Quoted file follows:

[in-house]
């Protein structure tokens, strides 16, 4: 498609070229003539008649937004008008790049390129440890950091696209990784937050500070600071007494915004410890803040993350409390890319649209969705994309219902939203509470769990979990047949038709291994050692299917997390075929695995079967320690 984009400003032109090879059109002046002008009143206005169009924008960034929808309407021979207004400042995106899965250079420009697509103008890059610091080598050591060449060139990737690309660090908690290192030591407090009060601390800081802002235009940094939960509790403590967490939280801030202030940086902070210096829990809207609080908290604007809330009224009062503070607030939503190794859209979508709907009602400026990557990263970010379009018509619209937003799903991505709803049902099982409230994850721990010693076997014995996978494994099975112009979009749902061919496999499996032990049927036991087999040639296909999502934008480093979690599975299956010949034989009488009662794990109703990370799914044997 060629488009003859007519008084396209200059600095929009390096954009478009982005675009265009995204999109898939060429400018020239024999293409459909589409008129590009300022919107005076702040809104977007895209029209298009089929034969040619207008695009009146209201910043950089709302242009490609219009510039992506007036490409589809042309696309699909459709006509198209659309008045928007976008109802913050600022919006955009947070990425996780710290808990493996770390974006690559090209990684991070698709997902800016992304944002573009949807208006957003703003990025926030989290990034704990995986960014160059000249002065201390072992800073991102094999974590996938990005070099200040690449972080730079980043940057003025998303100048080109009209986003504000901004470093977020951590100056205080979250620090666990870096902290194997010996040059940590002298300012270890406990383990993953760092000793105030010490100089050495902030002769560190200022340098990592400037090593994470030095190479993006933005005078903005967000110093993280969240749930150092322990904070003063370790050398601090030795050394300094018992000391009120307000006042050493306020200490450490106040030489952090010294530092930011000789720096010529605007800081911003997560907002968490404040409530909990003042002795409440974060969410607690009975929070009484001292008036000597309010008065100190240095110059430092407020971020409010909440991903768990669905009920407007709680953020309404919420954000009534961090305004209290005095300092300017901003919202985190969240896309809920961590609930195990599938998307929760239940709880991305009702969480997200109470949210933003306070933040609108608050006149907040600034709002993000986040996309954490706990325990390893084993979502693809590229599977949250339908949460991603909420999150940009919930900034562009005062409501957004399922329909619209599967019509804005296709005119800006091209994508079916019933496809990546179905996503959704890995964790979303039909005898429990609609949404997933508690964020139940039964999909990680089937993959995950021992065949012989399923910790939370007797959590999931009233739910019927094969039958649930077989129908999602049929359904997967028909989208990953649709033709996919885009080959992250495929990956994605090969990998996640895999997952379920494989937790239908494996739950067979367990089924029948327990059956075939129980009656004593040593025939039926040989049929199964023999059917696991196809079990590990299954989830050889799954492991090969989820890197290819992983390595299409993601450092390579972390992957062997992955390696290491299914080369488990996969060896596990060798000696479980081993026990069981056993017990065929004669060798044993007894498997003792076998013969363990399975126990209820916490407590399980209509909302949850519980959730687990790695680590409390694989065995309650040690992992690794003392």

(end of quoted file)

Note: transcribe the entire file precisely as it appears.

[in-house]
């Protein structure tokens, strides 16, 4: 498609070229003539008649937004008008790049390129440890950091696209990784937050500070600071007494915004410890803040993350409390890319649209969705994309219902939203509470769990979990047949038709291994050692299917997390075929695995079967320690 984009400003032109090879059109002046002008009143206005169009924008960034929808309407021979207004400042995106899965250079420009697509103008890059610091080598050591060449060139990737690309660090908690290192030591407090009060601390800081802002235009940094939960509790403590967490939280801030202030940086902070210096829990809207609080908290604007809330009224009062503070607030939503190794859209979508709907009602400026990557990263970010379009018509619209937003799903991505709803049902099982409230994850721990010693076997014995996978494994099975112009979009749902061919496999499996032990049927036991087999040639296909999502934008480093979690599975299956010949034989009488009662794990109703990370799914044997 060629488009003859007519008084396209200059600095929009390096954009478009982005675009265009995204999109898939060429400018020239024999293409459909589409008129590009300022919107005076702040809104977007895209029209298009089929034969040619207008695009009146209201910043950089709302242009490609219009510039992506007036490409589809042309696309699909459709006509198209659309008045928007976008109802913050600022919006955009947070990425996780710290808990493996770390974006690559090209990684991070698709997902800016992304944002573009949807208006957003703003990025926030989290990034704990995986960014160059000249002065201390072992800073991102094999974590996938990005070099200040690449972080730079980043940057003025998303100048080109009209986003504000901004470093977020951590100056205080979250620090666990870096902290194997010996040059940590002298300012270890406990383990993953760092000793105030010490100089050495902030002769560190200022340098990592400037090593994470030095190479993006933005005078903005967000110093993280969240749930150092322990904070003063370790050398601090030795050394300094018992000391009120307000006042050493306020200490450490106040030489952090010294530092930011000789720096010529605007800081911003997560907002968490404040409530909990003042002795409440974060969410607690009975929070009484001292008036000597309010008065100190240095110059430092407020971020409010909440991903768990669905009920407007709680953020309404919420954000009534961090305004209290005095300092300017901003919202985190969240896309809920961590609930195990599938998307929760239940709880991305009702969480997200109470949210933003306070933040609108608050006149907040600034709002993000986040996309954490706990325990390893084993979502693809590229599977949250339908949460991603909420999150940009919930900034562009005062409501957004399922329909619209599967019509804005296709005119800006091209994508079916019933496809990546179905996503959704890995964790979303039909005898429990609609949404997933508690964020139940039964999909990680089937993959995950021992065949012989399923910790939370007797959590999931009233739910019927094969039958649930077989129908999602049929359904997967028909989208990953649709033709996919885009080959992250495929990956994605090969990998996640895999997952379920494989937790239908494996739950067979367990089924029948327990059956075939129980009656004593040593025939039926040989049929199964023999059917696991196809079990590990299954989830050889799954492991090969989820890197290819992983390595299409993601450092390579972390992957062997992955390696290491299914080369488990996969060896596990060798000696479980081993026990069981056993017990065929004669060798044993007894498997003792076998013969363990399975126990209820916490407590399980209509909302949850519980959730687990790695680590409390694989065995309650040690992992690794003392």